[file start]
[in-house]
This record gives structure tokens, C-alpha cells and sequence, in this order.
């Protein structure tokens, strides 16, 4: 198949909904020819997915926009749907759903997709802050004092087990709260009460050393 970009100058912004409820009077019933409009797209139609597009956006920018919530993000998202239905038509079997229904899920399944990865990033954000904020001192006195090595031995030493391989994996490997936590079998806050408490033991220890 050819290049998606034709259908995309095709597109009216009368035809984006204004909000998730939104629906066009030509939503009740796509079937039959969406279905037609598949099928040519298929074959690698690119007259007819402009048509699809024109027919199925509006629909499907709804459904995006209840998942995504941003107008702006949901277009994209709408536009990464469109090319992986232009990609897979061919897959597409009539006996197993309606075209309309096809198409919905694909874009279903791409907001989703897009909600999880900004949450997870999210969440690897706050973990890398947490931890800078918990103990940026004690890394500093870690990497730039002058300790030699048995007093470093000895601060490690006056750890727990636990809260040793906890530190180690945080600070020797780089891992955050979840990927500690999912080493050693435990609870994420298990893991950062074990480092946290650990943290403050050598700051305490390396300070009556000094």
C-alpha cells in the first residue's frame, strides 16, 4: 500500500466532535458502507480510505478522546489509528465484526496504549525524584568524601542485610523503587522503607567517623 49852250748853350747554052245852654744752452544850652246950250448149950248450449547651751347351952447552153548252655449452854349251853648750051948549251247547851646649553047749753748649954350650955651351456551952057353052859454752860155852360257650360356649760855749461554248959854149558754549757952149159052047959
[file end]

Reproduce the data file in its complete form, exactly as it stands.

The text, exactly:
[in-house]
This record gives structure tokens, C-alpha cells and sequence, in this order.
């Protein structure tokens, strides 16, 4: 198949909904020819997915926009749907759903997709802050004092087990709260009460050393 970009100058912004409820009077019933409009797209139609597009956006920018919530993000998202239905038509079997229904899920399944990865990033954000904020001192006195090595031995030493391989994996490997936590079998806050408490033991220890 050819290049998606034709259908995309095709597109009216009368035809984006204004909000998730939104629906066009030509939503009740796509079937039959969406279905037609598949099928040519298929074959690698690119007259007819402009048509699809024109027919199925509006629909499907709804459904995006209840998942995504941003107008702006949901277009994209709408536009990464469109090319992986232009990609897979061919897959597409009539006996197993309606075209309309096809198409919905694909874009279903791409907001989703897009909600999880900004949450997870999210969440690897706050973990890398947490931890800078918990103990940026004690890394500093870690990497730039002058300790030699048995007093470093000895601060490690006056750890727990636990809260040793906890530190180690945080600070020797780089891992955050979840990927500690999912080493050693435990609870994420298990893991950062074990480092946290650990943290403050050598700051305490390396300070009556000094």
C-alpha cells in the first residue's frame, strides 16, 4: 500500500466532535458502507480510505478522546489509528465484526496504549525524584568524601542485610523503587522503607567517623 49852250748853350747554052245852654744752452544850652246950250448149950248450449547651751347351952447552153548252655449452854349251853648750051948549251247547851646649553047749753748649954350650955651351456551952057353052859454752860155852360257650360356649760855749461554248959854149558754549757952149159052047959